Marcus's Reviews > No Simple Victory: World War II in Europe, 1939-1945

No Simple Victory by Norman Davies
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M 50x66
's review
Jan 09, 12

bookshelves: world-war-2, history
Read from December 24, 2011 to January 08, 2012

Let's clarify one thing right from the start - "No Simple Victory" is not a traditional book about history of Second World War. Rather, it is a study of historiography of this period and an analysis of the reasons why this period is perceived in such different and often very warped way by different people, depending on their nationality, ethnicity and political background. Furthermore, Davies claims that if the history of Second World War was reviewed objectively, then historians wouldn't be able to escape from some uncomfortable conclusions that would be very different than the "truths" accepted by modern societies. I will not bother to make a list of his conclusions, but it is safe to say that Mr. Davies presents some very controversial views that will most probably rise very strong emotions among the readers of this book. However, it is also important to observe that Davies presents his views systematically and logically, in a manner that is hard to dismiss without at least some serious afterthought.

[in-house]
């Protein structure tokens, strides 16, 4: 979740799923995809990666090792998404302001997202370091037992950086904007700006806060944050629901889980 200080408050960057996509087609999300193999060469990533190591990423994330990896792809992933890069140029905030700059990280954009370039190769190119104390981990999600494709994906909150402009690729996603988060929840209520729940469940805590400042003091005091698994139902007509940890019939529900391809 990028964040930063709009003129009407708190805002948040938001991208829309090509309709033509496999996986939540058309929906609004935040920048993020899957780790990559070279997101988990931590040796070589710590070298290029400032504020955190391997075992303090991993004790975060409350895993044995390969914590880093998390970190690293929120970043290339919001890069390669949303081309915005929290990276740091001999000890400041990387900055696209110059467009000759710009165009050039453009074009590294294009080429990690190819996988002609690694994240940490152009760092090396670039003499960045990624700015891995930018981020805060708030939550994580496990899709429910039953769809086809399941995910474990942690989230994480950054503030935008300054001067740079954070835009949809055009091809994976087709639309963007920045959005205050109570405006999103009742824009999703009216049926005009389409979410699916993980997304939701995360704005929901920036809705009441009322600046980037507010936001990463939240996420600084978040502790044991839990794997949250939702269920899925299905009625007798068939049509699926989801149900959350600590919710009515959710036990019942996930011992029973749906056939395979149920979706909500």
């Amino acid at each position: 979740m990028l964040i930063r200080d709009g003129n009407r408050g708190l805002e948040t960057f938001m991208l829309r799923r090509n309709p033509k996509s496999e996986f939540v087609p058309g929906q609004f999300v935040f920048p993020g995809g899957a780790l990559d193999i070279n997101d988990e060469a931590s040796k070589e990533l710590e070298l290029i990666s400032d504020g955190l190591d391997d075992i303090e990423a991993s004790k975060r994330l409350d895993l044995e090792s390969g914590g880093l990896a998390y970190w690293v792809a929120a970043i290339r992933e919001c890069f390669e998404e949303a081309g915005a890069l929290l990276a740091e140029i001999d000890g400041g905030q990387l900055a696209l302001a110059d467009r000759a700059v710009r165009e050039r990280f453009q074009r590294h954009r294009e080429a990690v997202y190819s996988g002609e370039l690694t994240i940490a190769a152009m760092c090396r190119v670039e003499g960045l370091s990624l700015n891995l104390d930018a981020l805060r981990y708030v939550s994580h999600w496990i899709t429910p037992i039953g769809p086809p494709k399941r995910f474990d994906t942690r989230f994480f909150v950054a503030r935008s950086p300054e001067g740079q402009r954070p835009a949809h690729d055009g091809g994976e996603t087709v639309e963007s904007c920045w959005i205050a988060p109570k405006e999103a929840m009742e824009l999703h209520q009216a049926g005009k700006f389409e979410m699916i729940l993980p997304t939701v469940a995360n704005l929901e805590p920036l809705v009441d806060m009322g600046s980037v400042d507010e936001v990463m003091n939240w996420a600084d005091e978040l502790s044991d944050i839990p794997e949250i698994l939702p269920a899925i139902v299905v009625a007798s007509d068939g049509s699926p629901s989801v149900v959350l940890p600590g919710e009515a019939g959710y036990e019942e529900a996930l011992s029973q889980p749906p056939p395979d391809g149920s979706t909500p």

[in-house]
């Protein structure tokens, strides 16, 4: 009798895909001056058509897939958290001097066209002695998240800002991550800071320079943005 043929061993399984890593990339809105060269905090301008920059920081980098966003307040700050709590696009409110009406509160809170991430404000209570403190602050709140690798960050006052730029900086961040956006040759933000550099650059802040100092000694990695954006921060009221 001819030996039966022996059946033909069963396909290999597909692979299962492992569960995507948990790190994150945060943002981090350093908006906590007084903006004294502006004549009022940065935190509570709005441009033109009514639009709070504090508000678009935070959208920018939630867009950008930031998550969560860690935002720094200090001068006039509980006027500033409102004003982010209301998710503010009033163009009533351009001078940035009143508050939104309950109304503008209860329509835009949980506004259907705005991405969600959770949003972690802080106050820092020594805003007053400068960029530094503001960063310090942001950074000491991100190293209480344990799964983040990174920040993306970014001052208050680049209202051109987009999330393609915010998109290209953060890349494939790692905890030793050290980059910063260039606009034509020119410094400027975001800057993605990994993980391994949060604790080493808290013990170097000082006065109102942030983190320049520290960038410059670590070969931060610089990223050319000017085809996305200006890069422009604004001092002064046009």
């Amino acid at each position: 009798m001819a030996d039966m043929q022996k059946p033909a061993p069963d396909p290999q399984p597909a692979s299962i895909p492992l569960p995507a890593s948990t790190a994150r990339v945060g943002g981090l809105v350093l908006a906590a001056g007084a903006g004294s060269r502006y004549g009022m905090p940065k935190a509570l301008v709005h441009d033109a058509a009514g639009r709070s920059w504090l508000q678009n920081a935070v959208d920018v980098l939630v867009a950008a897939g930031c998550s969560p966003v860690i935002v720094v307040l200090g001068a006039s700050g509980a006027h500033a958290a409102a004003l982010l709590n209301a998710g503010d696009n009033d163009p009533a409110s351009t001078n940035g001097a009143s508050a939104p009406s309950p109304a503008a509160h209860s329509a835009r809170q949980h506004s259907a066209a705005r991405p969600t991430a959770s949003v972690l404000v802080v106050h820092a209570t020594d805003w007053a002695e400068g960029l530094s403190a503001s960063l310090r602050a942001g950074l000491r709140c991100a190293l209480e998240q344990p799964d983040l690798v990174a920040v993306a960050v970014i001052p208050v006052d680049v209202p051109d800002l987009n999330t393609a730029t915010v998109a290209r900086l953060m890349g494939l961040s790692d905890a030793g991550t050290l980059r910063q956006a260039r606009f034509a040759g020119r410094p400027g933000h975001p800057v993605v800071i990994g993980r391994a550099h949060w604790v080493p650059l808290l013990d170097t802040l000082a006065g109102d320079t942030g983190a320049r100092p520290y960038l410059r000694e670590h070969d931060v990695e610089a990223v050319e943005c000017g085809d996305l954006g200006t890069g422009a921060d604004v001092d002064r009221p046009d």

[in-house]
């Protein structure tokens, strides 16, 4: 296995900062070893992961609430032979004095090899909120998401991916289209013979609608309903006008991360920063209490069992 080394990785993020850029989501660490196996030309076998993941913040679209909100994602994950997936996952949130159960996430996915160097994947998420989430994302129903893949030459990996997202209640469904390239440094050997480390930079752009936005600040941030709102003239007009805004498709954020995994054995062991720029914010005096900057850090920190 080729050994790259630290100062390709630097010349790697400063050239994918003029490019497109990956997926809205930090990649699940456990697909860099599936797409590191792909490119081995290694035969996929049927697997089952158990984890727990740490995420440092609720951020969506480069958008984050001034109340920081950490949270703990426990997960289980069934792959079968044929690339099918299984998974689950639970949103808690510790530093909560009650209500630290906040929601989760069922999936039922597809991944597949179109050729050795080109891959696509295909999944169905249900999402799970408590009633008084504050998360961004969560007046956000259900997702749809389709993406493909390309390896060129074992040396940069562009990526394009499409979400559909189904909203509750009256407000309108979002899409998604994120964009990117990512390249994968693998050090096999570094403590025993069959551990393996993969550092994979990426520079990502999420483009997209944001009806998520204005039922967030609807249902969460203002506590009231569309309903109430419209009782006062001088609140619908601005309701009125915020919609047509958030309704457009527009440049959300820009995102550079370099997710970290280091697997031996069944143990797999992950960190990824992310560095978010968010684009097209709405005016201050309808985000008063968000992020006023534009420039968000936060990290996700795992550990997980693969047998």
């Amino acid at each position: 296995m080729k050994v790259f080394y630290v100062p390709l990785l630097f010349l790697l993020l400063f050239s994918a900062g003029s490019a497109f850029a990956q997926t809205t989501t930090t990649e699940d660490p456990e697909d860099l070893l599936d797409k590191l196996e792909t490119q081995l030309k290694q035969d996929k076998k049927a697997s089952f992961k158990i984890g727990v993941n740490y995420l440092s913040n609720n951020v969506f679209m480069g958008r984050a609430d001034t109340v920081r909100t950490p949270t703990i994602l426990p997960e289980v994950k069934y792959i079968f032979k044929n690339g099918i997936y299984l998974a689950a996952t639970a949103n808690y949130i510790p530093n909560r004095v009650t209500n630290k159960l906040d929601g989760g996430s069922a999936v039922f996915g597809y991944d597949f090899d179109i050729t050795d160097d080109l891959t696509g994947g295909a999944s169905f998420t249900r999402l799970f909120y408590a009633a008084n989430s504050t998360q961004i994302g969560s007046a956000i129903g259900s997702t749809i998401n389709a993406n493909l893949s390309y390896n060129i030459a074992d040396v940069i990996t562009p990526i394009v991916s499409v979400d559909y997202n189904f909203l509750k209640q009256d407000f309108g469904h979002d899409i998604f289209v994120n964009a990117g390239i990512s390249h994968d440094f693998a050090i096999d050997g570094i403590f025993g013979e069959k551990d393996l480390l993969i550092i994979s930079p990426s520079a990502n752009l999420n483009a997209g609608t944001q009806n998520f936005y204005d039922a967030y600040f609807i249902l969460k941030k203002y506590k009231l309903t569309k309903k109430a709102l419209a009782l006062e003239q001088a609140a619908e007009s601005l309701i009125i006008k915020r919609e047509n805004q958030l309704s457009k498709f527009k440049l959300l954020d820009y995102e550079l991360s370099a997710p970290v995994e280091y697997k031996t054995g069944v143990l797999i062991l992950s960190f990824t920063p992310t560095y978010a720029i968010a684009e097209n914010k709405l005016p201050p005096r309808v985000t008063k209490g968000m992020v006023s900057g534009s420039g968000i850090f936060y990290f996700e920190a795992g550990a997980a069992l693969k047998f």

"No Simple Victory" is one of those books that easily can end up being prized or condemned based solely on the extent of reader's agreement or disagreement with a specific subset of views presented by the author. It can be clearly seen in many reviews posted on the net - completely different, but very specific parts of the book are being picked apart by upset readers. What parts of "No Simple Victory" cause reader's outrage seem to be directly related to either their nationality or political views. Funnily enough, critique based mainly on those grounds is a perfect illustration of the fact that analysis presented in "No Simple Victory" is, at least to some extent, correct. Personally, even though I would love to get an opportunity to explain to Mr. Davies why he is definitely wrong about some specific topics, I also believe that people who base their critique solely on their personal pet peeves are completely missing the point of this book. In my opinion, the great value of "No Simple Victory" lies in the fact that it regards the biggest conflict of humanity in an unique way I am yet to encounter anywhere else. For that reason alone, I would recommend this book to anyone who's interested in its topic. But please, pick up this volume only if you are also capable to put away your prejudices and preconceptions for a little while.

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